Tree farm makes holiday memories

Families return annually for winter fun

FALUN, Alta. — Pine scents fill the air as Fir Ever Green Tree Farm owner Peter Kappeler trims a few inches from the base of a balsam fir. This tree was selected by a family looking to create special Christmas memories.

“Some of the trees even come with a free bird’s nest,” joked Peter.

He and his wife, Judy, have owned and operated the quarter section tree farm near Falun in central Alberta since 2010.

Their daughters, Julia and Amanda, are university students who pitch in when they can during the busy Christmas season. Friends and extended family also help out.

Once trees are wrapped in mesh netting and loaded for transport, the many repeat customers warm themselves in the cozy log cabin or gather around the outdoor fire to sip hot chocolate or apple cider or eat home-baked cookies provided by Julia.

Others are cuddled up on straw bales on a horse drawn sleigh pulled by gentle Percherons for a ride to round out the experience.

Judy recalled a kindergarten class last year that wanted to see the trees, where they grew and how they were cut and baled.

Peter came from a tree farm in Switzerland while Judy grew up on a pig farm at Lacombe, Alta. They met through a farm exchange program and produced berries, hay and Christmas trees in Switzerland for almost two decades.

“The winters here are brutal,” said Peter, comparing them to the moderate European climate.

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“It’s lots of work. We groom them every year, trimming five to seven inches. That shape does not just happen,” said Peter.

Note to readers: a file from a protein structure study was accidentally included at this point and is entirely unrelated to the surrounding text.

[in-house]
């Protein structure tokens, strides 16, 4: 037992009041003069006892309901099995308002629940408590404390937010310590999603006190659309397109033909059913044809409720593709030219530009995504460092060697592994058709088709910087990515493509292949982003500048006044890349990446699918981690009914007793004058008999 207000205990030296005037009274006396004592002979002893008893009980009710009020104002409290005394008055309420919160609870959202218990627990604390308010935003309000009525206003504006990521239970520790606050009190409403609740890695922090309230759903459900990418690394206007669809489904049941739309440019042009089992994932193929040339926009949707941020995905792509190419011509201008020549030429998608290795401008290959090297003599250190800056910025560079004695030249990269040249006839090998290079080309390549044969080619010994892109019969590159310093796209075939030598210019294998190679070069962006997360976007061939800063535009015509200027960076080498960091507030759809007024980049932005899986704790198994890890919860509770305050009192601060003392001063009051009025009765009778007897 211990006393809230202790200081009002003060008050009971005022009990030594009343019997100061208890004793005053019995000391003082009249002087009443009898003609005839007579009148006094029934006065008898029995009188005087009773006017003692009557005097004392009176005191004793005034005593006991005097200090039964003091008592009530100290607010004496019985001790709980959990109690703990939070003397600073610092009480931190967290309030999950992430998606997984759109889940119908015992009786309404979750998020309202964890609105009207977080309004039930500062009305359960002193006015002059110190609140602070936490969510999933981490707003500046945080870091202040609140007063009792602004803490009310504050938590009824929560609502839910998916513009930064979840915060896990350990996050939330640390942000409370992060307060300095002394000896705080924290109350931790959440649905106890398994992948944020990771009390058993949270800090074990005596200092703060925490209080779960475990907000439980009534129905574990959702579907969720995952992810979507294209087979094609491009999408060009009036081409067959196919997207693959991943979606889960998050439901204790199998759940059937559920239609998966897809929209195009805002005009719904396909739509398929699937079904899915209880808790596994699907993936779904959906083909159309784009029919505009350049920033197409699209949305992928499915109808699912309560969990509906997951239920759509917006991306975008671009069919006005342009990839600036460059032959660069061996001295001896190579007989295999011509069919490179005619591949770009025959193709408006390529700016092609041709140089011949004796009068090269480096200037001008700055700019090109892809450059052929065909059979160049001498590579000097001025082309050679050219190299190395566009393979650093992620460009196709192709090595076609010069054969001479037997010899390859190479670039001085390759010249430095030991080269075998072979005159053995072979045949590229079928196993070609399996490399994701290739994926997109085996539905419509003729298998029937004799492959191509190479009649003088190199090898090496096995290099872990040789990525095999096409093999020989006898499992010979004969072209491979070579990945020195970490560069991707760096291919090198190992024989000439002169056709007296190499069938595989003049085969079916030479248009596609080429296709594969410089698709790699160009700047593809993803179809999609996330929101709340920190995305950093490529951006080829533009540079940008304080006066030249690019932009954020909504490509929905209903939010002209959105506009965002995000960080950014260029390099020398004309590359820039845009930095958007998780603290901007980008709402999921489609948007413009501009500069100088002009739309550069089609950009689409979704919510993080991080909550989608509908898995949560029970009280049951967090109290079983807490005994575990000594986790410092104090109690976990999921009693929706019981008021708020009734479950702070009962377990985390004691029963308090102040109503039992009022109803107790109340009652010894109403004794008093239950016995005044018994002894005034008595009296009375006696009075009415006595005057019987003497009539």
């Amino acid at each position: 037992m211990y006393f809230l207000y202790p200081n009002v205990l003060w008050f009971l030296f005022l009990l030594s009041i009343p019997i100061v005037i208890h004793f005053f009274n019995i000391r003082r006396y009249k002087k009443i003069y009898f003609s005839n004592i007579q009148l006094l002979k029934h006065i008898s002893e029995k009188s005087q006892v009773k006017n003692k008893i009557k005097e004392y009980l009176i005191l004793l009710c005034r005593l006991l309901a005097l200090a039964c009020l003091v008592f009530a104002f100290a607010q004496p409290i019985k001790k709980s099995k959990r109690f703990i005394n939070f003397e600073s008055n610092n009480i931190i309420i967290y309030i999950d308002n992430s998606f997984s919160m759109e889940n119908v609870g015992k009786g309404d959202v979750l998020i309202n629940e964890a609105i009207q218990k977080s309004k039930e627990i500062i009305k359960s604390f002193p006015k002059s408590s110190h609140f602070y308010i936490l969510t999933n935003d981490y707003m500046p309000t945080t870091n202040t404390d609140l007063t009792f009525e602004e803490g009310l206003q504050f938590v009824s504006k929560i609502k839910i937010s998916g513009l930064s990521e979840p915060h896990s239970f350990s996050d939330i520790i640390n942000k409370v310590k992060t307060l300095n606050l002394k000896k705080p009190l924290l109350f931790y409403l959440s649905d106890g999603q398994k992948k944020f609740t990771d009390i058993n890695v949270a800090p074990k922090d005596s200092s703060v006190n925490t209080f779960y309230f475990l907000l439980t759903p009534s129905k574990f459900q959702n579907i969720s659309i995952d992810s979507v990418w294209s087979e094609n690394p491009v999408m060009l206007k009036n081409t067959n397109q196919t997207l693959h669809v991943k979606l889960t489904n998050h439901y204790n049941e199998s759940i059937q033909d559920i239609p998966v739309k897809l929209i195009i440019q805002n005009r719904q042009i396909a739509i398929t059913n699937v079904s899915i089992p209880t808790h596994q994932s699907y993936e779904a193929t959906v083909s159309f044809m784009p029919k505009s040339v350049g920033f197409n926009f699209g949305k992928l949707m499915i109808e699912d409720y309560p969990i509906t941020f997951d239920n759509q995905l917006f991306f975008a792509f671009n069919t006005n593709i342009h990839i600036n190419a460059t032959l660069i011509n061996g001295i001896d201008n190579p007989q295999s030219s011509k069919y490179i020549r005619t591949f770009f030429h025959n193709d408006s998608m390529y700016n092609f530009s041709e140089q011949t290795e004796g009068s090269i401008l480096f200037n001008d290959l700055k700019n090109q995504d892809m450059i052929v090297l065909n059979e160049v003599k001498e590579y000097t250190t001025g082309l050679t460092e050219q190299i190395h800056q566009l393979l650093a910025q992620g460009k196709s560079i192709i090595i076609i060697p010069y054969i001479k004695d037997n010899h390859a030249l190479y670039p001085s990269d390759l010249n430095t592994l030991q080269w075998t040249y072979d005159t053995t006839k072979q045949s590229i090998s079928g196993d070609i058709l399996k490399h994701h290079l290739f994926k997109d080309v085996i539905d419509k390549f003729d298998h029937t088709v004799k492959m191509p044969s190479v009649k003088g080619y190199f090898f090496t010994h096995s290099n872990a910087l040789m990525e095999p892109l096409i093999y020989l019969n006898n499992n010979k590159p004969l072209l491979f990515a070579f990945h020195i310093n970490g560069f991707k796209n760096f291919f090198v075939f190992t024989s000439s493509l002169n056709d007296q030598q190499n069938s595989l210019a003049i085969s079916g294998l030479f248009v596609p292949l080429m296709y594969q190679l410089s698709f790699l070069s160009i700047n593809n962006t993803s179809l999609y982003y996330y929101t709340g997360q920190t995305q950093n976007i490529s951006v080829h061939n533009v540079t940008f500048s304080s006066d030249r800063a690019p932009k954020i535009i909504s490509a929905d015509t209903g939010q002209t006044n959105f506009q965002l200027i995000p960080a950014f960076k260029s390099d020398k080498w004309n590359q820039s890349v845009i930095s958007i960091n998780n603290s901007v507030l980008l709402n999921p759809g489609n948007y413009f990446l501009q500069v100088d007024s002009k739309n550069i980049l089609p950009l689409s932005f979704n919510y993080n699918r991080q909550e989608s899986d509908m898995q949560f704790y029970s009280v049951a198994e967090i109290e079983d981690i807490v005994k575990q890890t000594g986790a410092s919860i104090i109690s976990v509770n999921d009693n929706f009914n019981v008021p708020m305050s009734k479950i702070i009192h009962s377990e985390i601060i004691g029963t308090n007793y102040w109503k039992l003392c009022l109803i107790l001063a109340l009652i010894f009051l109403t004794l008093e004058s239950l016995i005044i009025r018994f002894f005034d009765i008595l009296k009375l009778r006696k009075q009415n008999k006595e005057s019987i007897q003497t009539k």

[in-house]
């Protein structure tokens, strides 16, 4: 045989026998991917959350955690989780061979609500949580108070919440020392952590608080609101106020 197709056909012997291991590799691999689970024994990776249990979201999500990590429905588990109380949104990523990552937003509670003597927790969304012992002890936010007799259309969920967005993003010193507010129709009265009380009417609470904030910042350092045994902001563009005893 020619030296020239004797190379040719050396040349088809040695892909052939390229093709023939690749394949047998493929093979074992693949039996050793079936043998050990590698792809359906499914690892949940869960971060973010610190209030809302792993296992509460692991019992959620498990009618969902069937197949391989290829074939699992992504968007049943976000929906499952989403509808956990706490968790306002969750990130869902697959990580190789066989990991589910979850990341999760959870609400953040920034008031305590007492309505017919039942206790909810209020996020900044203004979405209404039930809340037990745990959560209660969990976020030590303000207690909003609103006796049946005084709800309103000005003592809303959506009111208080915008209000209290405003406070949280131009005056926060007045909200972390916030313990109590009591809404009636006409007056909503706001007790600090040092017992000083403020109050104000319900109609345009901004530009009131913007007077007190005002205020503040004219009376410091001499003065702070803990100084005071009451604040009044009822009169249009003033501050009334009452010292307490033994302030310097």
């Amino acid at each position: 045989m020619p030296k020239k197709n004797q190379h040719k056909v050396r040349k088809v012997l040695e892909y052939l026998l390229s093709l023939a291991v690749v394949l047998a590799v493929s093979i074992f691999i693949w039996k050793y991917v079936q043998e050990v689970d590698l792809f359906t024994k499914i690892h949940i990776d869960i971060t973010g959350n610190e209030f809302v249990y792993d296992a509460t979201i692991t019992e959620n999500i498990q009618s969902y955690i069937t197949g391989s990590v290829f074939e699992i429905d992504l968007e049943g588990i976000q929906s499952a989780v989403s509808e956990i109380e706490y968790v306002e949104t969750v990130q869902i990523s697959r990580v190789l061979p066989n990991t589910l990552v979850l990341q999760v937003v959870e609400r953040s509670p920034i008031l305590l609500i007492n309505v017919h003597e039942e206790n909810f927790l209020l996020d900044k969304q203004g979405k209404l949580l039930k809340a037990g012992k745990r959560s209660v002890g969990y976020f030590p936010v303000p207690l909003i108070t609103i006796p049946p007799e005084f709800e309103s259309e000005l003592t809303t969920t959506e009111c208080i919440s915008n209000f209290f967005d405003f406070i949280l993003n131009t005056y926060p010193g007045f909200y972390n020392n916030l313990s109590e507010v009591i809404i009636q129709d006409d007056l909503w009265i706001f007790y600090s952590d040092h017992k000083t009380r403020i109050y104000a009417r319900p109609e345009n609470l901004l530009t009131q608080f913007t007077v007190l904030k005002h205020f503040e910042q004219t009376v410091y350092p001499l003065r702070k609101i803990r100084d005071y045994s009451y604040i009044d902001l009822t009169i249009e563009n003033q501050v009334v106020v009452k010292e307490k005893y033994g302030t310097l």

Peter said that real Christmas trees are popular in his homeland and Eastern Canada, but not so much in Alberta.

“Eighty percent of people in Europe still have real Christmas trees. Here it’s maybe 10 percent.”

Peter said many of his customers are originally from the Maritimes or British Columbia where real Christmas trees are more of a tradition.

Judy said there are dozens of landscape tree farms around the province but Fir Ever Green Tree Farm is one of just a handful that also cater to the U-cut Christmas tree market.

“We have the largest Christmas tree farm in Alberta,” she said.

Peter said his seasonal evergreen tree sales number between 200 and 300. He estimated 20 percent of his land is dedicated to growing Christmas trees like Colorado blue spruce, white spruce and balsam. They also grow Black Hills spruce, Scots pine, Ponderosa pine, Lodgepole pine, Siberian larch and paper birch.

Most popular are the fragrant balsam, which holds its soft green needles for several weeks. The Kappelers also sell potted Christmas trees, firewood and handmade Christmas decorations, including wreaths made by Judy.

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“The kids started out with it but now they’re in school so I took over,” she said.

Judy’s father creates the woodwork pieces and Judy also receives help from a neighbour.

The majority of the farm is dedicated to the landscape tree business for both residential and commercial customers. Trees are available in a variety of sizes and types from seedlings and potted mobile trees to basket trees 4.5 metres high.

They use a tree spade to transport trees to the desired location.

The tree business is different from regular crops in several respects.

“Trees cannot be insured,” said Judy.

Unlike annual crops in Alberta, Christmas trees take 12 to 15 years before they’re ready to harvest.

“You plant the trees. You see them grow. The work is all outside. It’s enjoyable. It’s rewarding.”

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